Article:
Apple’s Privacy Nightmare and Crucial Q1 Results
“We have always maintained there is no such thing as a backdoor just for the good guys. Backdoors can also be exploited by those who threaten our national security and the data security of our customers.” - Apple on building backdoors into its software
Apple’s first test of the decade - Q1 fiscal results
Tomorrow, at the closing bell of Wall Street (4.30pm eastern time), Apple will release its most important fiscal results of the year and arguably an important benchmark for the decade ahead. After a rockstar year for Apple’s stock price, there’s a lot of expectations resting on the shoulders of the company.
General consensus from analysts and observers is that the iPhone 11 and iPhone 11 Pro have given the iPhone its star status back. After several years of steady revenue, Wall Street has been disappointed with the growth of the iPhone and is looking for that comeback. The real question is not whether Apple’s strategy of repositioning the iPhone lineup to boost numbers has worked, but whether it has it dented the average selling price (ASP) and thus dented the revenue potential?
Apple also pushed out new, more expensive, AirPods during the quarter and these have been universally backordered worldwide. Generally a good sign of a blockbuster product, much like the original AirPods upon release. In the quarter ending September 2019, Apple’s wearable category (including AirPods, Apple Watch, and Beats, etc) grew 54% year-over-year—expect it to pull similar numbers again as the category approaches $10 billion in revenue per quarter.
On November 1, 2019 Apple’s next big bet went live. Since the launch of Apple TV+ we’ve not heard how it is performing. Coupled with Apple Music, Apple Arcade, Apple Card, and Apple News+ we now have the full suite of recurring revenue generators in the market. The question is, will Apple reveal anything meaningful about the uptake of ATV+?
Finally, Apple continues to be plagued by its China problem. Not helped by an ongoing tussle of tariffs between the US and China. So far Apple has skilfully avoided the brunt of Trump’s actions, and as the trade war settles down it looks like this threat is diminishing (possibly now outdone by an outbreak of coronavirus that could impact manufacturing in the country). But a China problem remains, how does Apple compete with the likes of Huawei, Xiaomi, Vivo, and Oppo who have cheaper handsets with 5G in the world’s biggest market? In the quarter ending September 2019, Apple’s revenue for the Greater China area was down 2.4%, will the same remain true for the December quarter? What will Apple’s outlook be for the current quarter, which includes the lucrative Chinese New Year holiday.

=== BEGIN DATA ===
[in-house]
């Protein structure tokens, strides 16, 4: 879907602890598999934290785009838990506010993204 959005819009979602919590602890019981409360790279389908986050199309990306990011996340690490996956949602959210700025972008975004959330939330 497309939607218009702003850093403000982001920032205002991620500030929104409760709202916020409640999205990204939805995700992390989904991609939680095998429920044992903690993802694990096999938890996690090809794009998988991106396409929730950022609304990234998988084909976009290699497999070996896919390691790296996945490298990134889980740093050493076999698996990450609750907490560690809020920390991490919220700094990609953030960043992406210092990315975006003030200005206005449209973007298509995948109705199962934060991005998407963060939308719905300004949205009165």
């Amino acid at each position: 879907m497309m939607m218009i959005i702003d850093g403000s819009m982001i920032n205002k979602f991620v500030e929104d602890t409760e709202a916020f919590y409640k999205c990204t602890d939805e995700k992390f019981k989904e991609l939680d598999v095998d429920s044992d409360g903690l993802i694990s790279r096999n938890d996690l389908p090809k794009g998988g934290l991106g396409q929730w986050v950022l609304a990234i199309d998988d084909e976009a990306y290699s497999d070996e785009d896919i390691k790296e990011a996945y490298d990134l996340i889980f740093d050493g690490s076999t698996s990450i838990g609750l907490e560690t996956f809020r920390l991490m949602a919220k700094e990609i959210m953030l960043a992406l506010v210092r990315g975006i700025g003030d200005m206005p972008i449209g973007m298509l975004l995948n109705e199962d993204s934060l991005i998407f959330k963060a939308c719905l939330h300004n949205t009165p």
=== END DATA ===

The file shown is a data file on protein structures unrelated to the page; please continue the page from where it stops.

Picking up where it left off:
Current analyst estimates sit at an average of $88.4bn in revenue for the December quarter, this is against Apple’s guidance of $85.5 billion to $89.5 billion. However, some observers have noted that maybe the Street is underestimating the potential—with some saying the revenue could climb as high $89-90bn. Apple’s last record breaking revenue for Q1 was in 2018 at $88.2bn.
Privacy, privacy, privacy, privacy, privacy, privacy!
What does the hacking of Jeff Bezo’s iPhone, President Trump calling out Apple’s willingness to comply to information requests, and iCloud encryption all have in common? Well, they are all privacy related stories that have plagued Apple’s January.
Shall we remind ourselves of this marketing campaign...
Any tech company can be forgiven for security mishaps. A simple adage is that if you write code then it can in theory be vulnerable to some from attack, and I’m not an information security expert but even I recognise that the iPhone and iOS are platforms large enough to have armies of people and hoards of cash dedicated to getting in and doing nefarious things. So I’m not going to sit here and suggest that Apple should never have run its privacy focused campaign—which featured this fantastic TV ad.
And, it is true that Apple’s privacy focus is clearly a big driver for many customers. Their approach on ad tracking, end-to-end encrypting iMessages, processing photos on the device, doing Siri request locally, and general awareness about what’s going on Privacy wise is admirable.